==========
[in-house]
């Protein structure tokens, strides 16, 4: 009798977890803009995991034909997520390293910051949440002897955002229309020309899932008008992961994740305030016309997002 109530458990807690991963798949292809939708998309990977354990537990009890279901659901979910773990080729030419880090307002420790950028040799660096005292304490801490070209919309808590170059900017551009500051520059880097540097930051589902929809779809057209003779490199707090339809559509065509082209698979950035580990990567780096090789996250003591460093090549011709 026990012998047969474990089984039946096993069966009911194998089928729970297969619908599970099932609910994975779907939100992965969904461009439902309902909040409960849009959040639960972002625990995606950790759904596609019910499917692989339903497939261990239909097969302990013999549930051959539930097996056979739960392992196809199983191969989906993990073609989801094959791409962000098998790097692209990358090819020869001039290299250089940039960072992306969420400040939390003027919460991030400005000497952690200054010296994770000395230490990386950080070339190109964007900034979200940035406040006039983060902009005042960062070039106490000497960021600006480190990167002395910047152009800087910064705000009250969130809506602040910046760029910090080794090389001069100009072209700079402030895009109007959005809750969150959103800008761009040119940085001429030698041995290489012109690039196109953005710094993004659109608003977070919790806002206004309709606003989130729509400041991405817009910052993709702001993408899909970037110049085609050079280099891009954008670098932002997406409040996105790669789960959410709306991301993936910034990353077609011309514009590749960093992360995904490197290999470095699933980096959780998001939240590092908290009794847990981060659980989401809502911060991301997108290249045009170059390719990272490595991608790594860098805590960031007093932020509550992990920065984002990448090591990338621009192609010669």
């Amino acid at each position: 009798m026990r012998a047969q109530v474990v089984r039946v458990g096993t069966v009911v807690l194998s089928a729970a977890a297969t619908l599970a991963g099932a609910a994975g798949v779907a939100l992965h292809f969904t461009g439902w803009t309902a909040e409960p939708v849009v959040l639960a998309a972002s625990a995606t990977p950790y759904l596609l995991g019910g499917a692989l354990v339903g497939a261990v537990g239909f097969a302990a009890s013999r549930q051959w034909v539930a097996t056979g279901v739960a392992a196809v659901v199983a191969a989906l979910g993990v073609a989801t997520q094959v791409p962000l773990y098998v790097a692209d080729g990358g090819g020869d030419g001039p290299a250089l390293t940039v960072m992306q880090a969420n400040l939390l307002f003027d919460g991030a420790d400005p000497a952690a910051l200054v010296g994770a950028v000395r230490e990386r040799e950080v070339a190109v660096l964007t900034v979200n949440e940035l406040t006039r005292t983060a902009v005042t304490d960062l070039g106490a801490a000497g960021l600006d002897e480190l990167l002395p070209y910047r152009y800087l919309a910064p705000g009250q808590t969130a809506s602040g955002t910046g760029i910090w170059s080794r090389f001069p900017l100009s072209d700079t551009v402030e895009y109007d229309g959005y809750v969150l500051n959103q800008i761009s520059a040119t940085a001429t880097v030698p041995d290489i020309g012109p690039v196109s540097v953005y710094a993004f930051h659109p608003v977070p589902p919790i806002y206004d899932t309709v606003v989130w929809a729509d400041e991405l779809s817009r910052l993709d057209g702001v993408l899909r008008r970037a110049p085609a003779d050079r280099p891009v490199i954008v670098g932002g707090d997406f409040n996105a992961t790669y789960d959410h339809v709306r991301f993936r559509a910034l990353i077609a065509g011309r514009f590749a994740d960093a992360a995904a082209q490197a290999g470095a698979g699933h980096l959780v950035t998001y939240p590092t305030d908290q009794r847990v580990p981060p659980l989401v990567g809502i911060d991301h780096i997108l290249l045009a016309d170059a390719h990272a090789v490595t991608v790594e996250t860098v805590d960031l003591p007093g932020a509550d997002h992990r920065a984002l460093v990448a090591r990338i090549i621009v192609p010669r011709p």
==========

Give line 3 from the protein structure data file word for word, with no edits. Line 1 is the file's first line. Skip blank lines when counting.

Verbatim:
């Amino acid at each position: 009798m026990r012998a047969q109530v474990v089984r039946v458990g096993t069966v009911v807690l194998s089928a729970a977890a297969t619908l599970a991963g099932a609910a994975g798949v779907a939100l992965h292809f969904t461009g439902w803009t309902a909040e409960p939708v849009v959040l639960a998309a972002s625990a995606t990977p950790y759904l596609l995991g019910g499917a692989l354990v339903g497939a261990v537990g239909f097969a302990a009890s013999r549930q051959w034909v539930a097996t056979g279901v739960a392992a196809v659901v199983a191969a989906l979910g993990v073609a989801t997520q094959v791409p962000l773990y098998v790097a692209d080729g990358g090819g020869d030419g001039p290299a250089l390293t940039v960072m992306q880090a969420n400040l939390l307002f003027d919460g991030a420790d400005p000497a952690a910051l200054v010296g994770a950028v000395r230490e990386r040799e950080v070339a190109v660096l964007t900034v979200n949440e940035l406040t006039r005292t983060a902009v005042t304490d960062l070039g106490a801490a000497g960021l600006d002897e480190l990167l002395p070209y910047r152009y800087l919309a910064p705000g009250q808590t969130a809506s602040g955002t910046g760029i910090w170059s080794r090389f001069p900017l100009s072209d700079t551009v402030e895009y109007d229309g959005y809750v969150l500051n959103q800008i761009s520059a040119t940085a001429t880097v030698p041995d290489i020309g012109p690039v196109s540097v953005y710094a993004f930051h659109p608003v977070p589902p919790i806002y206004d899932t309709v606003v989130w929809a729509d400041e991405l779809s817009r910052l993709d057209g702001v993408l899909r008008r970037a110049p085609a003779d050079r280099p891009v490199i954008v670098g932002g707090d997406f409040n996105a992961t790669y789960d959410h339809v709306r991301f993936r559509a910034l990353i077609a065509g011309r514009f590749a994740d960093a992360a995904a082209q490197a290999g470095a698979g699933h980096l959780v950035t998001y939240p590092t305030d908290q009794r847990v580990p981060p659980l989401v990567g809502i911060d991301h780096i997108l290249l045009a016309d170059a390719h990272a090789v490595t991608v790594e996250t860098v805590d960031l003591p007093g932020a509550d997002h992990r920065a984002l460093v990448a090591r990338i090549i621009v192609p010669r011709p």